Online Education Leads to Studying Abroad

College education doesn’t need to be defined by four walls and a weekly classroom setting, just ask Kristine Carlos. Carlos is a UCF student taking only online classes while studying cultural anthropology, and she has not once let her learning be confined to a desk or to a computer. Instead, she takes her education across the globe.

Carlos has already volunteered in Tanzania, Dharamshala and Amritsar, and recently was accepted by WorldTeach to volunteer this August in American Samoa.  She’s also a semi-finalist for a Fullbright award to teach English in India.

“I always wanted to travel the world because I found it incredible how people lived so differently in other countries,” she said.

This desire to travel the world stemmed from documentaries about culture, history and travel Carlos watched and read as a child. She became interested in the field of anthropology when she was just 12 years old, but didn’t consider it as a career option until her teenage years.

“I knew that I loved learning about culture from an early age,” she said. “When I was exploring majors in high school, it was love at first sight with anthropology. I never knew that something I studied for fun was something I could pursue academically and as a career.”

When she entered UCF, Carlos knew the online program would be the best fit, since she worked full-time on top of her education.

“I think the online program makes for a very responsible student, ready to enter grad school or the workforce,” she said. “You must make an effort to do the readings, watch the lectures and email your professors when you need help. You learn a lot of self-discipline in this program.”

Carlos certainly has the drive and discipline needed for success in the online-education world. On top of being a full-time student, full-time employee and a world traveler, Carlos is also tackling the Honors in the Major program. She’s focusing on how crystal healing is still used today and explores the transformation process from its beginnings into a ‘new age’ practice.

“My thesis is about exploring the origins of crystal healing,” she said. “I delve into the mythical origins of crystal healing in English, Indian and Native American cultures.”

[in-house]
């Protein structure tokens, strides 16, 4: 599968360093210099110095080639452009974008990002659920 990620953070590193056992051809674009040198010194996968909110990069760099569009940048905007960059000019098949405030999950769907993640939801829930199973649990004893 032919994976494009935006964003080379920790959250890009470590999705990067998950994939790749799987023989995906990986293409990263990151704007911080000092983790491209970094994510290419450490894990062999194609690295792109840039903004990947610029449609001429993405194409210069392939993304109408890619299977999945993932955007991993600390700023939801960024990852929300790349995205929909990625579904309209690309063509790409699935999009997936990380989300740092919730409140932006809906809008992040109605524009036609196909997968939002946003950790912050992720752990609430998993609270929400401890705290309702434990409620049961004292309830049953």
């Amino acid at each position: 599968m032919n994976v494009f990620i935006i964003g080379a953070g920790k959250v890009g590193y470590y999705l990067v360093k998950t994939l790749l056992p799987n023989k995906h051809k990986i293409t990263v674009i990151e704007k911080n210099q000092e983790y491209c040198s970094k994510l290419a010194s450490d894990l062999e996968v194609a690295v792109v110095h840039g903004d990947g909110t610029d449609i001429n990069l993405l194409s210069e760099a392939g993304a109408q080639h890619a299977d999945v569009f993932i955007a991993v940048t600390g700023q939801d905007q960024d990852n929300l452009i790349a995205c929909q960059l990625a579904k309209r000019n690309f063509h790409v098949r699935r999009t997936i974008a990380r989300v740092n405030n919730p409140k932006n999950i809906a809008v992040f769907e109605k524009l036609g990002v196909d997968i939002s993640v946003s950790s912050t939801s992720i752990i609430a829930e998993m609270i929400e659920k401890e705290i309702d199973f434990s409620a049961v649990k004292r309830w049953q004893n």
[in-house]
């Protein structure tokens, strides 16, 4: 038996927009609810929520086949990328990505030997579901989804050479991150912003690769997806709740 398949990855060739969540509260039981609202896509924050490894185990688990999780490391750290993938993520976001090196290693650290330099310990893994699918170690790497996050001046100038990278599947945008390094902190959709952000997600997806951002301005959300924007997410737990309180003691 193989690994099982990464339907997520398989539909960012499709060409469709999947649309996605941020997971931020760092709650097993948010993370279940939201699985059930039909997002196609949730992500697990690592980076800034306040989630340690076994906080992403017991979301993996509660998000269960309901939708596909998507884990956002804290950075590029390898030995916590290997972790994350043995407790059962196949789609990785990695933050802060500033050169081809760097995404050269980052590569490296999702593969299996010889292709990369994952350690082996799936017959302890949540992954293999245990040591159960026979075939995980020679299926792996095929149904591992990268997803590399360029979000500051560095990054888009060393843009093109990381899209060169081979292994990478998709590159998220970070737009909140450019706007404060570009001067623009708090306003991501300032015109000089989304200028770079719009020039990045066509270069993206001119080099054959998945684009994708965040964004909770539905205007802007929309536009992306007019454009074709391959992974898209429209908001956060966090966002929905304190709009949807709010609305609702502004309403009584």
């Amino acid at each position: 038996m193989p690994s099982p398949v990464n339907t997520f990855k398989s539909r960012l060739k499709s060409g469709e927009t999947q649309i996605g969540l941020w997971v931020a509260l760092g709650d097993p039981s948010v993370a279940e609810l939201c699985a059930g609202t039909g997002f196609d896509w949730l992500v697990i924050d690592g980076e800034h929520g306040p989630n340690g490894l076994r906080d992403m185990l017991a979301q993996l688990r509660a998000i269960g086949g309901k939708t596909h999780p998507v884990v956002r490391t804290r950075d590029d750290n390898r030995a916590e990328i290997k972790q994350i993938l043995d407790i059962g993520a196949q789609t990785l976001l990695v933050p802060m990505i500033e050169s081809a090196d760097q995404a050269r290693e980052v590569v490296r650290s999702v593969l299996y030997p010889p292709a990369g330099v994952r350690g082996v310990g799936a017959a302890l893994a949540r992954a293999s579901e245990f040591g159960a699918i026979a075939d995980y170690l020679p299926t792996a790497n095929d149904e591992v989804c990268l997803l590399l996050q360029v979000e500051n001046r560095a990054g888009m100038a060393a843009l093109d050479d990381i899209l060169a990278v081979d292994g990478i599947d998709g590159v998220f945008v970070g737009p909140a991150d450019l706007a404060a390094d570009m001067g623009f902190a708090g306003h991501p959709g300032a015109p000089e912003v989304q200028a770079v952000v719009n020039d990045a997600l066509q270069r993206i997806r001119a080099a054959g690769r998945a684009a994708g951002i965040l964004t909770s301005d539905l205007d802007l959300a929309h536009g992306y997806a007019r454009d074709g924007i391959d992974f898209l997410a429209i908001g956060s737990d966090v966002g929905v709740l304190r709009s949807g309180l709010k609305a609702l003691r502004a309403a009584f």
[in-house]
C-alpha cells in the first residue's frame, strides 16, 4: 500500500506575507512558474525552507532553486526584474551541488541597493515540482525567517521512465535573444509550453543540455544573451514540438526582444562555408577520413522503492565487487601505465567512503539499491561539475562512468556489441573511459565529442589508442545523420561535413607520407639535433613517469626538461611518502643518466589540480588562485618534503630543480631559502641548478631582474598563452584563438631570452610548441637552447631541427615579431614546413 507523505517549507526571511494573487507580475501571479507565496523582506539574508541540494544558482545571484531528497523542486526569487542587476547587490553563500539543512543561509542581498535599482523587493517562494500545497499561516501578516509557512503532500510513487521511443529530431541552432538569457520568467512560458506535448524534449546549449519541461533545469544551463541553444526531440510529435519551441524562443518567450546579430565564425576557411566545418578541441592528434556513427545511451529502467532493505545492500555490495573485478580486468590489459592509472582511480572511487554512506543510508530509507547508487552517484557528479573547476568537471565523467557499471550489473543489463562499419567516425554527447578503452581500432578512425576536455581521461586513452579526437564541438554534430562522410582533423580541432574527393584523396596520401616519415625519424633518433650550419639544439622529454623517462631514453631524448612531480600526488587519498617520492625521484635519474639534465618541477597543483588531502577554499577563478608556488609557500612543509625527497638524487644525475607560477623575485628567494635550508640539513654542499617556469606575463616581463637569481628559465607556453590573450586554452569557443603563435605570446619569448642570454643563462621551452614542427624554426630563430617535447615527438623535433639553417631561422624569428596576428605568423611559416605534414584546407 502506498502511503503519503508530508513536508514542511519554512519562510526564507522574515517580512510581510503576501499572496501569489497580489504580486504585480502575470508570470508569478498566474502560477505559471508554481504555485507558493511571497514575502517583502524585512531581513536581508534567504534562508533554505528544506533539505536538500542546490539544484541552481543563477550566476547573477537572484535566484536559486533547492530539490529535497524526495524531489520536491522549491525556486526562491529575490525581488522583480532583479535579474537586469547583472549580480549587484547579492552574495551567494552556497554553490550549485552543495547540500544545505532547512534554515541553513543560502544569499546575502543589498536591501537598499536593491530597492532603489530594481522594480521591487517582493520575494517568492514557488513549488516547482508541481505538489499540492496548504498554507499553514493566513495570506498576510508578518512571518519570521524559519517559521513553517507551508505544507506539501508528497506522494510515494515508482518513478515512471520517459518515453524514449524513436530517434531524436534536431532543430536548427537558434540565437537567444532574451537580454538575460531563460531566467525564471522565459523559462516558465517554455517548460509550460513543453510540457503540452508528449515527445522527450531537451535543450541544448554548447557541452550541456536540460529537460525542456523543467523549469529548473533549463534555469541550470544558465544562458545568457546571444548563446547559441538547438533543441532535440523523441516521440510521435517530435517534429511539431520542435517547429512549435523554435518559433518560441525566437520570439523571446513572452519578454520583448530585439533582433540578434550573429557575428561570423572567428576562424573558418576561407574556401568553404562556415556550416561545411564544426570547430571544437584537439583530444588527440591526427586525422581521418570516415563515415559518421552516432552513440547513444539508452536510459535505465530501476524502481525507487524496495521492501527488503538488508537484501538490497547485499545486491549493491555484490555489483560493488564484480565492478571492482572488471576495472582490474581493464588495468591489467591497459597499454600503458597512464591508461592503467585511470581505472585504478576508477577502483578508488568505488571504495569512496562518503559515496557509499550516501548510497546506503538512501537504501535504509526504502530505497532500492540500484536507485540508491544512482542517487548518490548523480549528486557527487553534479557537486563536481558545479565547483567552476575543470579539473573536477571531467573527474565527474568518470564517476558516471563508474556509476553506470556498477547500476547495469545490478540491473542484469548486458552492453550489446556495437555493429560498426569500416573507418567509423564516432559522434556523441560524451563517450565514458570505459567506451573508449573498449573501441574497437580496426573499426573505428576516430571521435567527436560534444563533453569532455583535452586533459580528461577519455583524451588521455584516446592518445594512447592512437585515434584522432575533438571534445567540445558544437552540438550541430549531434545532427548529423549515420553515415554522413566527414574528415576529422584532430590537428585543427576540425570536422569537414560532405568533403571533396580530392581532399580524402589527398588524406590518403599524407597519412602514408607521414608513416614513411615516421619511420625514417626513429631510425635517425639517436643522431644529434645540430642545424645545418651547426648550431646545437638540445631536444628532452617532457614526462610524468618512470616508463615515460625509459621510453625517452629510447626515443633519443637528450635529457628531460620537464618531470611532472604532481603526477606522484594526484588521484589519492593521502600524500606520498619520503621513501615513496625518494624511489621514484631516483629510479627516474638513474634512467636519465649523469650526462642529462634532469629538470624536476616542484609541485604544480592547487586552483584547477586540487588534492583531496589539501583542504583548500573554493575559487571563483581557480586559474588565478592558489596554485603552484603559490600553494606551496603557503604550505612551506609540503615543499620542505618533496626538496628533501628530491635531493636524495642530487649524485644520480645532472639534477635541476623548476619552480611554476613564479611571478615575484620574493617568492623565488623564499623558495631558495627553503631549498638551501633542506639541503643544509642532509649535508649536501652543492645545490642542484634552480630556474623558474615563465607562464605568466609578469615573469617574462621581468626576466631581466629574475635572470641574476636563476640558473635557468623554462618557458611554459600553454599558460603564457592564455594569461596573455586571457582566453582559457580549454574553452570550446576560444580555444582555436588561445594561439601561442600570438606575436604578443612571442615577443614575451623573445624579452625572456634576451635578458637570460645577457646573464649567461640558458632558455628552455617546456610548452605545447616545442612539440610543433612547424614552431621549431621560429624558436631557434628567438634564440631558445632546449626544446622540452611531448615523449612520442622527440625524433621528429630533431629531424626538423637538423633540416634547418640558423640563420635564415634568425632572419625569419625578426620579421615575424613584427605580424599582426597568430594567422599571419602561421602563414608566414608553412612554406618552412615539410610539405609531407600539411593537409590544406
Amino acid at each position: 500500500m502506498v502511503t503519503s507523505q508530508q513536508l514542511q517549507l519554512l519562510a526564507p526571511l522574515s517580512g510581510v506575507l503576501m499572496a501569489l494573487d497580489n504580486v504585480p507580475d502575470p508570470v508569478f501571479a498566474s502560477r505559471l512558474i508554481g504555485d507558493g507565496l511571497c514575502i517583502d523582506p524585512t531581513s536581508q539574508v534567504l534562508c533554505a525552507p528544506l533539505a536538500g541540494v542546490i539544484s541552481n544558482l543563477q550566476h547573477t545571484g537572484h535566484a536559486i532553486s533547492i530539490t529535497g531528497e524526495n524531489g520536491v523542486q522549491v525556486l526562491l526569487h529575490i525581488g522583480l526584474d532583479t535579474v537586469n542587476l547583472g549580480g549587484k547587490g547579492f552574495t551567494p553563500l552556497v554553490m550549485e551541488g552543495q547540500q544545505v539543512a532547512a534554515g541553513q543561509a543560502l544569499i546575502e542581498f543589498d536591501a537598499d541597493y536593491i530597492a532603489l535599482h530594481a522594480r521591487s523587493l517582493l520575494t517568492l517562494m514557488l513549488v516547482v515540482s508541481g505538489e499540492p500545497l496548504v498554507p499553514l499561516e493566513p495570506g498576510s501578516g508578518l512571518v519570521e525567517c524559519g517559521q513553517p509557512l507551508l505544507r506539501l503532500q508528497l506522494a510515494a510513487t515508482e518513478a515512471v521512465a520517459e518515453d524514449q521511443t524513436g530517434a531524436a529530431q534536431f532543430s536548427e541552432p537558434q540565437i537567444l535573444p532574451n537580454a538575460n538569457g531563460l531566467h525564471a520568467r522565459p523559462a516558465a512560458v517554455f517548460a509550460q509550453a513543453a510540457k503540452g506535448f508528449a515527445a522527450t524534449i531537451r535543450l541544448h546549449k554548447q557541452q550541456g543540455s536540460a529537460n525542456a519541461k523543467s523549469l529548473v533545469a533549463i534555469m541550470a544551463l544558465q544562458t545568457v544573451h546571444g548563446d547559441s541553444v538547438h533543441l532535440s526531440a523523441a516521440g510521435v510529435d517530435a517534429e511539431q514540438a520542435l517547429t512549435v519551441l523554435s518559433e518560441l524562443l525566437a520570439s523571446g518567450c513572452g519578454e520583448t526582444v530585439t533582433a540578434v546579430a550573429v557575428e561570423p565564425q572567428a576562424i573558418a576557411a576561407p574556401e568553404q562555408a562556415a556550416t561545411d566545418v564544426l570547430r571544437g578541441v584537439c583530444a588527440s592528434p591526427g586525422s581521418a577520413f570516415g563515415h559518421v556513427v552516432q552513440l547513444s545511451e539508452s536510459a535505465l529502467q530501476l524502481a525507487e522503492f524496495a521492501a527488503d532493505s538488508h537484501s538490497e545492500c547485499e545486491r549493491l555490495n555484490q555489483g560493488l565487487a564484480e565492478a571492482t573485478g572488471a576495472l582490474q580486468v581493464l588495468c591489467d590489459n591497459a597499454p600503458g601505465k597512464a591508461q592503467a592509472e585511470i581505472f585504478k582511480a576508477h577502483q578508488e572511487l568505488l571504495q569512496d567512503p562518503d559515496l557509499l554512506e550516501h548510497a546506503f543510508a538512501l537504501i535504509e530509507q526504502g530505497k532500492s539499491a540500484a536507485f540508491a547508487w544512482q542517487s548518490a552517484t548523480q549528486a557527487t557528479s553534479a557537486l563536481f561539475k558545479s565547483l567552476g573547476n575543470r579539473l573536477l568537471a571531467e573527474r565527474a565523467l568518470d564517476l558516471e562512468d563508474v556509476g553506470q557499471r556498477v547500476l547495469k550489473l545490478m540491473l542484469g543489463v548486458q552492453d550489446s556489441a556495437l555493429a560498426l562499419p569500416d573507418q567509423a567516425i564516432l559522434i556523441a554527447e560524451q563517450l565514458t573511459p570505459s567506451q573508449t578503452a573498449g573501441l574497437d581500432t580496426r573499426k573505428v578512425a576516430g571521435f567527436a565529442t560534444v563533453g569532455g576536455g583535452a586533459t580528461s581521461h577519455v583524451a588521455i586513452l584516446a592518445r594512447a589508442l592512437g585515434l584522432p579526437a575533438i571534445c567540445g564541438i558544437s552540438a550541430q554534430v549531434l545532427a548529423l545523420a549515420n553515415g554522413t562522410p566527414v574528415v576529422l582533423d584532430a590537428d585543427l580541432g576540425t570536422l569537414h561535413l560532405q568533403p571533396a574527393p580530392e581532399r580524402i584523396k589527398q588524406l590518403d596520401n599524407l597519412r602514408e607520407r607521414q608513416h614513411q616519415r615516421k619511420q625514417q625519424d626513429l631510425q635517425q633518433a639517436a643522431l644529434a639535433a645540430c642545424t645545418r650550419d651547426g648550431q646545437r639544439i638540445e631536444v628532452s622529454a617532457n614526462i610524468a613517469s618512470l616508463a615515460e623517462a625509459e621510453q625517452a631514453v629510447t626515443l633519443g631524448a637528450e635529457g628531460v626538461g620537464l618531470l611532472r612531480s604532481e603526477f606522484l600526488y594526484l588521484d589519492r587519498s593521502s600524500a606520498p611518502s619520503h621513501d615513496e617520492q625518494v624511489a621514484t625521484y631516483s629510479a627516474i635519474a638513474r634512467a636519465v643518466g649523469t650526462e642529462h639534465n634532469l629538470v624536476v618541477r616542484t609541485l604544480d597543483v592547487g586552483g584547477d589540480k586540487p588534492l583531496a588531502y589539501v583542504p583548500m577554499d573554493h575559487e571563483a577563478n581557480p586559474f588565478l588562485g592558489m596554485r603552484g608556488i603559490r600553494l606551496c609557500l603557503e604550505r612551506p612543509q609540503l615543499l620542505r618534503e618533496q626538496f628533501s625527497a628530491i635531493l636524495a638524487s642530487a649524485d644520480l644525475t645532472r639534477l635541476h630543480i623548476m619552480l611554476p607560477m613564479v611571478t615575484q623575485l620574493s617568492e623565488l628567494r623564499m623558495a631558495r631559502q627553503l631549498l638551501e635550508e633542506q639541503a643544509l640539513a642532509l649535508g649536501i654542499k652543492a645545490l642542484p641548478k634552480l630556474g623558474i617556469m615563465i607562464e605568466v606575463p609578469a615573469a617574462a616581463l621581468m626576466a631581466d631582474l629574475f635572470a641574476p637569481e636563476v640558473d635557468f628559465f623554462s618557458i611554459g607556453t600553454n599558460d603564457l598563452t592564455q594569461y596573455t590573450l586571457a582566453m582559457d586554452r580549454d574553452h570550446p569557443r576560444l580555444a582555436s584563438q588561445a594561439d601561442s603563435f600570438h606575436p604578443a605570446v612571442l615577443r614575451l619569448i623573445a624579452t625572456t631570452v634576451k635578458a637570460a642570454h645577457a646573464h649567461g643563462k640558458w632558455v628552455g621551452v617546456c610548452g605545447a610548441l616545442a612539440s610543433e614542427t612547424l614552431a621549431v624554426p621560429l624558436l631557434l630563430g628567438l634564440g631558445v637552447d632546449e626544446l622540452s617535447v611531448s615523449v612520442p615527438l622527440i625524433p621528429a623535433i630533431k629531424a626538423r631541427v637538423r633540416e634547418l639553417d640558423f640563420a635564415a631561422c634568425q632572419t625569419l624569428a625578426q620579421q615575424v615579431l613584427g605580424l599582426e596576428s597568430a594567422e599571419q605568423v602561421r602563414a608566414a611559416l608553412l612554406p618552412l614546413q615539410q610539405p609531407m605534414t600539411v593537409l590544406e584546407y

Carlos was inspired to choose this as her thesis topic after meeting a local author whose literary focus was on crystal healing.

“I was already interested in the topic, and he inspired me to pursue crystal healing as the basis of my thesis,” she said. “There are many new age books that explain how to heal with crystals, but it is very rare to find a book that explains the origins of the ritual. I decided then I wanted to take on this challenging topic.”

Her thesis chair is Ty Matejowsky, Ph.D., an Associate Professor of Cultural Anthropology. Carlos was first introduced to Matejowsky when she took his Magic, Ritual and Belief online class.

“I traveled to campus to meet him and ask him about his experiences as a cultural anthropologist and his studies about Eastern Africa,” Carlos said. “Dr. Matejowsky has been a wonderful source of guidance for me.”

Carlos graduates in May 2018, and hopes to teach English to speakers of other languages while she travels and experiences diverse cultures in a meaningful way. Eventually, she wants to get her master’s degree and potentially work toward a doctorate. Carlos also received a Fullbright Student Award to teach in Inida next year.

“I put a lot on my plate as a student because I wanted to get everything out of my program that I could,” she said. “You learn to put in what you want to get out. Despite being an online student, your anthropology education is not just through a computer.”


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